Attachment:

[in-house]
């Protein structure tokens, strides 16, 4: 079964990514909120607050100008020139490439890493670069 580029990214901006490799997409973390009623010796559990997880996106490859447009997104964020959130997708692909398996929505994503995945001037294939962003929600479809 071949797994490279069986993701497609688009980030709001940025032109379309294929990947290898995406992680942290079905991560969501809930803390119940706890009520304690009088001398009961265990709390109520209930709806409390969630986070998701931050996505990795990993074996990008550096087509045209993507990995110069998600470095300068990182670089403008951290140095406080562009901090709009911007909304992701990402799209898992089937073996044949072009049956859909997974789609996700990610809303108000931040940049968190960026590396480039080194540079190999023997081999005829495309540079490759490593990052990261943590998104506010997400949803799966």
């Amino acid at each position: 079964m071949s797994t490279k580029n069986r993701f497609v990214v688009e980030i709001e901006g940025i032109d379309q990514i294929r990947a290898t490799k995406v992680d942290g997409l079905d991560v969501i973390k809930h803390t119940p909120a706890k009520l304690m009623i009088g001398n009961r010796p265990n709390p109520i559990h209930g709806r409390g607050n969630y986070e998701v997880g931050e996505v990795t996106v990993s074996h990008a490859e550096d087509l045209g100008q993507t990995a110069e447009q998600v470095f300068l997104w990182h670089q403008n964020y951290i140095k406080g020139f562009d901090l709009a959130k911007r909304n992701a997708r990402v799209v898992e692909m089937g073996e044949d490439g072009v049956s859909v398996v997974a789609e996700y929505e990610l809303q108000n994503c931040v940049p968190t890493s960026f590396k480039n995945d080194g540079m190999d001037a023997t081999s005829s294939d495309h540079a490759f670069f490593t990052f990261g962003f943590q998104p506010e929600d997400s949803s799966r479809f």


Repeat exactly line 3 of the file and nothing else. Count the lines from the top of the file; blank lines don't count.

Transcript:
């Amino acid at each position: 079964m071949s797994t490279k580029n069986r993701f497609v990214v688009e980030i709001e901006g940025i032109d379309q990514i294929r990947a290898t490799k995406v992680d942290g997409l079905d991560v969501i973390k809930h803390t119940p909120a706890k009520l304690m009623i009088g001398n009961r010796p265990n709390p109520i559990h209930g709806r409390g607050n969630y986070e998701v997880g931050e996505v990795t996106v990993s074996h990008a490859e550096d087509l045209g100008q993507t990995a110069e447009q998600v470095f300068l997104w990182h670089q403008n964020y951290i140095k406080g020139f562009d901090l709009a959130k911007r909304n992701a997708r990402v799209v898992e692909m089937g073996e044949d490439g072009v049956s859909v398996v997974a789609e996700y929505e990610l809303q108000n994503c931040v940049p968190t890493s960026f590396k480039n995945d080194g540079m190999d001037a023997t081999s005829s294939d495309h540079a490759f670069f490593t990052f990261g962003f943590q998104p506010e929600d997400s949803s799966r479809f």